113. 113. Pellegrini AD, Dupuis D, Smith PK. Play in evolution and development. Developmental Review 2007;27(2): 261-276.
  114. 114. Bundy AC, Nelson L, Metzger M, Bingaman K. Validity and reliability of a test of playfulness. Occupational Therapy Journal of Research 2001;21(4): 276-292.
  115. 115. Knox S. Development and current use of the Knox Preschool Play Scale. Play in occupational therapy for children 1997; p35-51.
  116. 116. Stagnitti K, Unsworth C. The importance of pretend play in child development: An occupational therapy perspective. The British Journal of Occupational Therapy 2000;63(3): 121-127.
  117. 117. Stagnitti K. Understanding play: The implications for play assessment. Australian Occupational Therapy Journal 2004;51(1): 3-12.
  118. 118. Taylor K, Menarchek-Fetkovich M, Day C. The play history interview. Play Diagnosis and Assessment 2000; p114-139.
  119. 119. Linder TW. Transdisciplinary play-based assessment: A functional approach to working with young children (Rev. ed.). Baltimore: Paul H. H. Brookes; 1993.
  120. 120. O'Brien J, Coker P, Lynn R, Suppinger R, Pearigen T, Rabon S, Ward AT. The impact of occupational therapy on a child's playfulness. Occupational Therapy in Health Care 2000;12(2-3): 39-51.
  121. 121. Schneider E, Rosenblum, S. Development, reliability, and validity of the My Child's Play (MCP) questionnaire. Am J Occup Ther 2014; 68(3): 277-85.
  122. 122. Skaines N, Rodger S, Bundy A. Playfulness in children with autistic disorder and their typically developing peers. The British Journal of Occupational Therapy 2006;69(11): 505-512.
  123. 123. Yack E, Sutton S, Aquilla P. Building bridges through sensory integration: Therapy for children with autism and other pervasive developmental disorders. Future Horizons; 2003.
  124. 124. Anzalone ME, Williamson GG. Sensory processing and motor performance in autism spectrum disorders. Autism Spectrum Disorders: A transactional Developmental Perspective 2000;9: 143-166.
  125. 125. Pajareya K, Nopmaneejumruslers K. A pilot randomized controlled trial of DIR/Floortime™ parent training intervention for pre-school children with autistic spectrum disorders. Autism 2011;15(5): 563-577.
  126. 126. Solomon R, Necheles J, Ferch C, Bruckman D. Pilot study of a parent training program for young children with autism: The PLAY Project home consultation program. Autism 2007;11(3): 205-224.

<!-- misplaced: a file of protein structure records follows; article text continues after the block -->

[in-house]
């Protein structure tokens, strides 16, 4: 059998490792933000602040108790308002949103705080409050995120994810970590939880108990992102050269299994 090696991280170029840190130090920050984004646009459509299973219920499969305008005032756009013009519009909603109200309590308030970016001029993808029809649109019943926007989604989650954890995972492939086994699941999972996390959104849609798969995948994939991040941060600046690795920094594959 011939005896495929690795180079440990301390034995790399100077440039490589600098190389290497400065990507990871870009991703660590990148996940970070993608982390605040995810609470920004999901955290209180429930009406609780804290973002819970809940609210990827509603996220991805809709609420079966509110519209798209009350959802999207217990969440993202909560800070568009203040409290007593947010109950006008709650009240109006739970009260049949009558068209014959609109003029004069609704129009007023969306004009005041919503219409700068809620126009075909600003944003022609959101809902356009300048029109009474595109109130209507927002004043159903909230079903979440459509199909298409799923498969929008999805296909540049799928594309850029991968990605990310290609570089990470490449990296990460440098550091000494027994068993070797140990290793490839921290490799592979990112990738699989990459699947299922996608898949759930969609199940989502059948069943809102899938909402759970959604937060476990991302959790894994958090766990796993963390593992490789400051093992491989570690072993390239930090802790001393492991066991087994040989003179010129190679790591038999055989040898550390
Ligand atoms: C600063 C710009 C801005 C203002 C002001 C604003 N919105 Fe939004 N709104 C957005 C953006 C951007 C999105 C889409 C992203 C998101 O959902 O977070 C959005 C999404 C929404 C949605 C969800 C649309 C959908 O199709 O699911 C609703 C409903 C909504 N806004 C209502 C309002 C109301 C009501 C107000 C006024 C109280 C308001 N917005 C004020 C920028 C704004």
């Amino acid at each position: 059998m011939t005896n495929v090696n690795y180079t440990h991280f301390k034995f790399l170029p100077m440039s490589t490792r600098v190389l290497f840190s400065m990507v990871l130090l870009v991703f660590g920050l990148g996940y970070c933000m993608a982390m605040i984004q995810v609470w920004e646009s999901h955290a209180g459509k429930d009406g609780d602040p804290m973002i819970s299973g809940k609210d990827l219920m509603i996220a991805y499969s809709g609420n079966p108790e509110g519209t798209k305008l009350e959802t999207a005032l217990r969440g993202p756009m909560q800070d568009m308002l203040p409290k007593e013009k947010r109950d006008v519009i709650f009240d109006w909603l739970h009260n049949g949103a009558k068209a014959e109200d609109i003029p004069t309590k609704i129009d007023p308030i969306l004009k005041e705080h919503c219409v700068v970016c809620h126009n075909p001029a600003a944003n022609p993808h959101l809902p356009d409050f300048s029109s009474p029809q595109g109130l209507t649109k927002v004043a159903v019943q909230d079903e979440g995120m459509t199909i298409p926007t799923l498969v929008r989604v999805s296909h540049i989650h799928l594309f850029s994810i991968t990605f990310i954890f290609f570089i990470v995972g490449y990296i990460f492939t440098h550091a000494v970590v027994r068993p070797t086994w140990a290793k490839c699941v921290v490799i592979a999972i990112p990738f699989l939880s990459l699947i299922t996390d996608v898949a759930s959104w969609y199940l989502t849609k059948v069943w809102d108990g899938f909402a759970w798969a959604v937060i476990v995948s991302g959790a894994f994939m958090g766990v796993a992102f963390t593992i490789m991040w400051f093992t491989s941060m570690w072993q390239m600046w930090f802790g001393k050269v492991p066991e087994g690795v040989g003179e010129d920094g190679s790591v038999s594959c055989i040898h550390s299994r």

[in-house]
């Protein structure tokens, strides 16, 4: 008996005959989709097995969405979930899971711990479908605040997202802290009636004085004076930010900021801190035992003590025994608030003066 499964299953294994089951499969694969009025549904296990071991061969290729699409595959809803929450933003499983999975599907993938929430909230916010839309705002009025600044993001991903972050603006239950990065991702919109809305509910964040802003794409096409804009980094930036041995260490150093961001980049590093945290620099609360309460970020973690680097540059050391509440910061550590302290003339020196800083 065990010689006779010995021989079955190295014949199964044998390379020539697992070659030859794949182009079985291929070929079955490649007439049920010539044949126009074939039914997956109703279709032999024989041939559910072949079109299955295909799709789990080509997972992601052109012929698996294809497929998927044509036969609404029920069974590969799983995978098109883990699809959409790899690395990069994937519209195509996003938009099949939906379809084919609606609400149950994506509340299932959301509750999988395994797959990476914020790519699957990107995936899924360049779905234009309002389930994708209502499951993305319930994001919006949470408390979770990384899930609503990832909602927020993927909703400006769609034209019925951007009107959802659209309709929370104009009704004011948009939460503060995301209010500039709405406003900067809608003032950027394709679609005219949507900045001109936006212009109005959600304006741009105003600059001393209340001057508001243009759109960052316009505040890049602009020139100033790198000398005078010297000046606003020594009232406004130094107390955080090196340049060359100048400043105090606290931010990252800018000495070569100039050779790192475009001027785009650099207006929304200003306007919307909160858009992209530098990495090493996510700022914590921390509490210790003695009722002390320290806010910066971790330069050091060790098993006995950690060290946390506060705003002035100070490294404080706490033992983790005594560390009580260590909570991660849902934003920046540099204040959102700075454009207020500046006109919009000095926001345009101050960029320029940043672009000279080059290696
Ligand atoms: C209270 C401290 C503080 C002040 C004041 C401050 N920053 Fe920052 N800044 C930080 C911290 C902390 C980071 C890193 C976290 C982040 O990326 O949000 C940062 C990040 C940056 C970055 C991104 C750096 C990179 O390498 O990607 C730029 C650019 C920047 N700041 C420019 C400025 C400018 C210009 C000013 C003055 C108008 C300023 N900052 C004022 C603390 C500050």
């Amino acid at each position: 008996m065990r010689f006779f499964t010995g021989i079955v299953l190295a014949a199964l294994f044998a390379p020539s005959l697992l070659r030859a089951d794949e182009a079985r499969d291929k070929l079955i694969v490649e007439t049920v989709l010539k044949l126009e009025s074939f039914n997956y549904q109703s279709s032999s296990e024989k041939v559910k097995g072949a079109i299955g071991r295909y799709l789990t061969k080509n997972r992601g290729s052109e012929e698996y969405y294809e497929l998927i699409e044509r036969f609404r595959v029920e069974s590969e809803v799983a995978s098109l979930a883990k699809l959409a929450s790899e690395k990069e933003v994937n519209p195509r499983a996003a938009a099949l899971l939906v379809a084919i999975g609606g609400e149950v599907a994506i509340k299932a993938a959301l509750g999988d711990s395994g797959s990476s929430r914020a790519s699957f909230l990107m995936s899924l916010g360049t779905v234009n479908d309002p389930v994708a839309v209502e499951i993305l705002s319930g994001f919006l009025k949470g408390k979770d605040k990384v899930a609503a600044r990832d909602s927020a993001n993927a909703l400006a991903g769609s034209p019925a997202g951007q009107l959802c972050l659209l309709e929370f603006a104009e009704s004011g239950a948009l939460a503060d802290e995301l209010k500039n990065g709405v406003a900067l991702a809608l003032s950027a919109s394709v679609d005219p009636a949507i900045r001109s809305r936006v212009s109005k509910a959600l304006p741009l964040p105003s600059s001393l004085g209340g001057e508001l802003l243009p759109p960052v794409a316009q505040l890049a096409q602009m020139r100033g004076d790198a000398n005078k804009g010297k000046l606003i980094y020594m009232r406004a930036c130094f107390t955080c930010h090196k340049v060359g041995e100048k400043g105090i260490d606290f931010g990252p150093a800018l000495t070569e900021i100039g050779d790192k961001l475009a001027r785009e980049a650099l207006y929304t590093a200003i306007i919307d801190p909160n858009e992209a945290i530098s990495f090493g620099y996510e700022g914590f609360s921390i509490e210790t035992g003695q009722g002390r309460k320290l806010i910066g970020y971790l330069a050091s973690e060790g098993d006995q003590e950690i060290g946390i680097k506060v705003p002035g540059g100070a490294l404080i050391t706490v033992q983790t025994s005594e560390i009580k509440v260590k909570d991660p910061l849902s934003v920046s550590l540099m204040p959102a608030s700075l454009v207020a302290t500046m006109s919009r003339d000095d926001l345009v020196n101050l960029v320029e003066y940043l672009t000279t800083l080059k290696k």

127. 127. Strickland D. Virtual reality for the treatment of autism. Studies in Health Technology and Informatics, 1997; p81-86.
  128. 128. Law M, Cooper B, Strong S, Stewart D, Rigby P, Letts L. The person-environment-occupation model: A transactive approach to occupational performance. Canadian Journal of Occupational Therapy 1996;63(1): 9-23.
  129. 129. Linder, TW. Transdisciplinary play-based assessment: A functional approach to working with young children. rev. Paul H Brookes Publishing; 1993.
  130. 130. Ingersoll B, Schreibman L, Stahmer A. Brief report: Differential treatment outcomes for children with autistic spectrum disorder based on level of peer social avoidance. Journal of Autism and Developmental Disorders 2001;31(3): 343-349.
  131. 131. Baron-Cohen S, Leslie AM, Frith U. Does the autistic child have a “theory of mind?.Cognition 1985;21(1): 37-46.
  132. 132. Tager-Flusberg H, Paul R, Lord C. Language and communication in autism. Handbook of autism and pervasive developmental disorders 2005;1:335-364.
  133. 133. Ozonoff S. Executive functions in autism. In Learning and cognition in autism. Springer US; 1995. p199-219.
  134. 134. Pennington BF, Ozonoff S. Executive functions and developmental psychopathology. Journal of child psychology and psychiatry 1996;37(1): 51-87.
  135. 135. Happé F, Briskman J, & Frith U. Exploring the cognitive phenotype of autism: Weak “central coherence” in parents and siblings of children with autism: I. Experimental tests. Journal of child psychology and psychiatry 2001;42(3): 299-307
  136. 136. Kasari C, Locke J, Gulsrud A, Rotheram-Fuller E. Social networks and friendships at school: Comparing children with and without ASD.Journal of autism and developmental disorders 2011;41(5): 533-544.
  137. 137. Leaf JB, Taubman M., Bloomfield S., Palos-Rafuse L., Leaf R., Mc Eachin J. and Oppenhaim ML. Increasing social skills and pro-social behavior for three children diagnosed with autism through the use of a reaching package. Research in Autism Spectrum Disorders 2009;3:275-289. Journal homepage:
  138. 138. Matson JL, Matson ML. and Rivet TT. Social-skills treatments for children with autism spectrum disorders. An overview. Behavior Modification 2007;31(5): 682-707.
  139. 139. Attwood T. Strategies for improving the social integration of children with Asperger syndrome, Autism: The International Journal of Research and Practice 2000;4(1): 85-100.
  140. 140. Baker JE. Social skills training for children and adolescents with Asperger Syndrome and Social Communication Problems. Shawnee mission, KS: Autism Asperger Publishing Company; 2003.
  141. 141. Myles B. Overview of Asperger syndrome. In Jed E. Baker (Eds.) Social skills training KS: Autism Asperger Publishing Company; 2003. p9-17.
  142. 142. Howlin P, Baron-Cohen S, Hadwin J. Teaching children with autism to mind-read: a practical guide, Chichester, John Willey & Sons; 2003.
  143. 143. Howlin P, Yates P. The Potential Effectiveness of Social Skills Groups for Adults with Autism. Autism, The International Journal of Research and Practice 1999;3(3): 299-307.
  144. 144. McGinnis E, Goldstein AP. Skillstreaming in early childhood: New strategies and perspectives for teaching prosocial skills. Research Press; 2003.